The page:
Landscape Photography Rules of Thumb
Vishpala Kadam, Photographer / Writer
October 24th, 2016
Landscape photography, in my opinion, is being over-simplified by many of us, the photographers. In today’s era of social networking and digital photography, traveling has become frequent and abundance. And so are the opportunities to shoot landscapes. But beautiful destinations and scenery alone can not make a good photo. It needs to be coupled with photographer’s vision to turn it into an awesome landscape photograph. Lack of vision might lead to, in Ansel Adam’s words, a sharp image of a fuzzy concept. Here are few rules of thumb, so to say, some of which I learned from some of the great photographers and some on my own, which I thought would be helpful in your journey of landscape photography.
I always put more emphasis on artistic side of the photography than technicality and gear. For me; vision, composition and perspective takes precedence over f-stop, shutter speed and choice of lens. But since most of the frequently asked questions are on technicality and gear, I am going to start with that today!
Cathedral rock BW
Photo by Vishpala Kadam
Rules of Thumb in Technical Domain
Choice of Lens
Go as wide as possible, but be mindful of details. Use wide angle/ fisheye lenses (10 mm to 24 mm on full frame body) to capture a wide open landscape, something like what I did to photograph Yosemite upper fall. Waterfall is one of my points of interests and it looks big enough in this photo. To get slightly more details in, go for 35mm. You can go further up to 50mm when getting details is more important than showing wide open landscape. When I was shooting snow cladded trees in northern Alaska, I wanted to show the details of tree and layers of snow and wasn’t getting enough of it with 24mm wide angle lens, so I decided to shoot with 50mm.
To get crisp and sharp landscape photo, always shoot at f11 or more. Lowest possible boundary is f8, don’t go below that. Aperture is also tightly coupled with foreground and focus. More details on that in ‘Focus’ section below. We all love star effect in sun at sunrise or sunset, how to do that? Shoot at f16 or f22. Camera will automatically capture the sun with star effect.
A good thumb of rule is to shoot at faster shutter speeds than 1/(focal lens) of second. So if you are shooting with 50mm lens, do not shoot slower than 1/50 sec when shooting handheld. This rule helps even shooting with tripod on a windy day! Now let’s talk about slower shutter speeds to make silky waters. Use anywhere between 1/4 sec to 2 sec if you want to show patterns in flowing water, like ocean waves, waterfalls. Use more than 4 sec if you want completely silky water without any patterns.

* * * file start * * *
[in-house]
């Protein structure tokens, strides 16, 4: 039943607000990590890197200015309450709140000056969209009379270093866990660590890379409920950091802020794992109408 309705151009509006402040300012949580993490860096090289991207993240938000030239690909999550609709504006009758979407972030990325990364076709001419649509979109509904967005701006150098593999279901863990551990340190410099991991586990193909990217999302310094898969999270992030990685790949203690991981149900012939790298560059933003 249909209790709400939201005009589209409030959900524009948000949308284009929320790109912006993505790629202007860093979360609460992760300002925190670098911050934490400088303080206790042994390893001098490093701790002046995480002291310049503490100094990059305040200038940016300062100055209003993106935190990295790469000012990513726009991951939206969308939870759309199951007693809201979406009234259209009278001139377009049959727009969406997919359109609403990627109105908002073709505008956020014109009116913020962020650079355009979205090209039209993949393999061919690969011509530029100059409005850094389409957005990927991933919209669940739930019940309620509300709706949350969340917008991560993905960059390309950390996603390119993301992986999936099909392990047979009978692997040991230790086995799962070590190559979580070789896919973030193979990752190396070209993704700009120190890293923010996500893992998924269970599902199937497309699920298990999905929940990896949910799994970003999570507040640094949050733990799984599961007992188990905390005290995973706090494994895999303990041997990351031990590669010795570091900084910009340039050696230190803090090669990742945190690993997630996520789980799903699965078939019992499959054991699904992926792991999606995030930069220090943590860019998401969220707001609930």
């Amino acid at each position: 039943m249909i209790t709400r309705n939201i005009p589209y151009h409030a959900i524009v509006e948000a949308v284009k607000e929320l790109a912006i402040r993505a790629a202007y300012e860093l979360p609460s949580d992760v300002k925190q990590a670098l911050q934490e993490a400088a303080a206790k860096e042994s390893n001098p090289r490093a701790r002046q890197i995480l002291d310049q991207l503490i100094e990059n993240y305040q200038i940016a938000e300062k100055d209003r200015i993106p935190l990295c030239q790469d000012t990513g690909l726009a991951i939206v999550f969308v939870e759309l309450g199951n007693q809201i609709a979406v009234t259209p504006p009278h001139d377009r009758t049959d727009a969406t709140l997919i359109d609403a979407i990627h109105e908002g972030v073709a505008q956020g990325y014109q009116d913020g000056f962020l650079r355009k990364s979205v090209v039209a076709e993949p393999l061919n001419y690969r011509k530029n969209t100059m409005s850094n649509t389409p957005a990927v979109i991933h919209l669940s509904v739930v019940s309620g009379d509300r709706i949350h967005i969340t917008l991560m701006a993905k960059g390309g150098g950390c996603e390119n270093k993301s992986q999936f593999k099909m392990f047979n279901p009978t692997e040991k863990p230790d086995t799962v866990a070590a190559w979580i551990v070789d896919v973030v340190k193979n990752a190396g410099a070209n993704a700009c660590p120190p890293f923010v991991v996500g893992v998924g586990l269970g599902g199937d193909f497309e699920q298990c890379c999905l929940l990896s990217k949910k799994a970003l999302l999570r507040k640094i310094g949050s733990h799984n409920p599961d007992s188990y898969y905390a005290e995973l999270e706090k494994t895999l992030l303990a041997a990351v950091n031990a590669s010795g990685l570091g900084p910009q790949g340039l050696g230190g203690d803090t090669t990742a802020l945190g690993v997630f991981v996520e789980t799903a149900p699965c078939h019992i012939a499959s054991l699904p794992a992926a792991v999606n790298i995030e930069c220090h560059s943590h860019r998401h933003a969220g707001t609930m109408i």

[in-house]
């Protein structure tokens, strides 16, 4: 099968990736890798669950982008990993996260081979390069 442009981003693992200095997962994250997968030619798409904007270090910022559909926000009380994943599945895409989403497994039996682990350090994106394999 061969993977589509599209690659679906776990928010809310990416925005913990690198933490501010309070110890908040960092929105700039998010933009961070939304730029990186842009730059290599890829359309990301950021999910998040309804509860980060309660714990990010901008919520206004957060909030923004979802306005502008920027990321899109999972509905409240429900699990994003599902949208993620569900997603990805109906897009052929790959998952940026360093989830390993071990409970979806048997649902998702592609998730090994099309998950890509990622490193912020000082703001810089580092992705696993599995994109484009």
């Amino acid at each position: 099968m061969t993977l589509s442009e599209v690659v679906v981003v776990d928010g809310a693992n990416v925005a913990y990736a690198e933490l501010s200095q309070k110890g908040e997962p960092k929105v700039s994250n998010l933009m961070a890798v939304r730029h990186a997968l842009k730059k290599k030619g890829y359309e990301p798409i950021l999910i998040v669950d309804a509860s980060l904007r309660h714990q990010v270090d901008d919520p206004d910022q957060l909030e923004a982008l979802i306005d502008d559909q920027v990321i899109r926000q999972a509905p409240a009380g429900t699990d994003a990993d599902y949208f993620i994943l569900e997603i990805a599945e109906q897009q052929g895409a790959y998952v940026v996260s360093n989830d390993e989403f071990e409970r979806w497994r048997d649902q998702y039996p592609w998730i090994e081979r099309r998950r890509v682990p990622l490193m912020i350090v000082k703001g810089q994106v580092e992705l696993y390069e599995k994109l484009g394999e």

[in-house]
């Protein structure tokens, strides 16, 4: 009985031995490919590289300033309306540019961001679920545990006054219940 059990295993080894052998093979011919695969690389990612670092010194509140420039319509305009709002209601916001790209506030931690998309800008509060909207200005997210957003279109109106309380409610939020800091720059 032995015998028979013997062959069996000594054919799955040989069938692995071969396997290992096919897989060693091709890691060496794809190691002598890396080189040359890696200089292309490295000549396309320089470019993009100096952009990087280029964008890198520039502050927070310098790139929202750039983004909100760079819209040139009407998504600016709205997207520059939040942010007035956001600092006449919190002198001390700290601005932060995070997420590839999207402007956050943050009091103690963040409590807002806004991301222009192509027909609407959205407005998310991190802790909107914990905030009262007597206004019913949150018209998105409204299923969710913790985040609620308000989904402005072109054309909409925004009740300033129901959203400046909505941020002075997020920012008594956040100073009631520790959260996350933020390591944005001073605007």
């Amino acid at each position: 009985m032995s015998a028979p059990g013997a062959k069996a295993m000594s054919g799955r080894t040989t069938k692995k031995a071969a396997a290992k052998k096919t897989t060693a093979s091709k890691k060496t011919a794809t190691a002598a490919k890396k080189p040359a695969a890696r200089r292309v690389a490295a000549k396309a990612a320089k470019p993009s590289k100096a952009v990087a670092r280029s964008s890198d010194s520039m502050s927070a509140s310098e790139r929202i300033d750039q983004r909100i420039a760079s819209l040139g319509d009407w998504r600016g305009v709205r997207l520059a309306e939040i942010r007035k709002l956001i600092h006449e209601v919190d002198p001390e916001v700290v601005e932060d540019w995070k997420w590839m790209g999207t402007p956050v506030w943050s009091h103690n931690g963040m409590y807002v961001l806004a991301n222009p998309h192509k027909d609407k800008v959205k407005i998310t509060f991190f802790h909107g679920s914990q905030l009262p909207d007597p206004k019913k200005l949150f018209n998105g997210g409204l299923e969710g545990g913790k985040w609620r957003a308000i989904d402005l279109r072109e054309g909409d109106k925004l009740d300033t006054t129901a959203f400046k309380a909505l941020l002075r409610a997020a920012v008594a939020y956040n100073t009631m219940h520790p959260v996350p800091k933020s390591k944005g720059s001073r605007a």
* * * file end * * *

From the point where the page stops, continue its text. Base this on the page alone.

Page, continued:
Where to focus?? Should I use manual focus or Auto? This is another most frequently asked question. If you are using DSLR, most of the times auto focus would suffice. If you have a foreground which is closer than 10 feet, then auto focus might not work. It will either make foreground or background out of focus. Use higher f-numbers (f-16, f-22) that would allow you to get foreground and background in focus at a time. If higher f-numbers are not working, use focus stacking technique and merge photos in Photoshop if you want everything in focus.
Yosemite Falls Fisheye Reflection
Photo by Vishpala Kadam
Rules of Thumb in Artistic Side
Talking of composition, the first rule of thumb that comes to mind is ‘Rule of Thirds’. This rule suggests to put your point of interest at 1/3 or 2/3 points when the photo is divided into 3X3 grid. In other words, do not put your point of interest/ main subject in the center of the photo.
On the similar lines, do not place horizon at the middle of the frame unless you need symmetry, like the in Yosemite fall reflection photo. Place it slightly below the if sky is more interesting and place it above if land is more interesting.
Usually everyone is used to see the world from eyelevel. If you choose a different angle, you get to show a different perspective. That photo attracts your viewer. So lay down on the ground and look up in the sky or climb up the rock and look down – capture photo from different angle.
Look for the good light, possibly the Golden Hour! Golden/ magic hour is typically the half an hour span before and after sunrise and sunset when light soft & slanted. Magic hour light is the best to shoot landscapes. But do not worry much if you are stuck with overcast skies. It could be the best light to make black and white landscapes! I shot this photo of cathedral rock when light was dull and shooting conditions were far from ideal. But it still made a good black and white landscape.
Lastly, I would say rules of thumb are useful 90% of the times. Be ready to create your own new rules other 10% of the times. Happy shooting!
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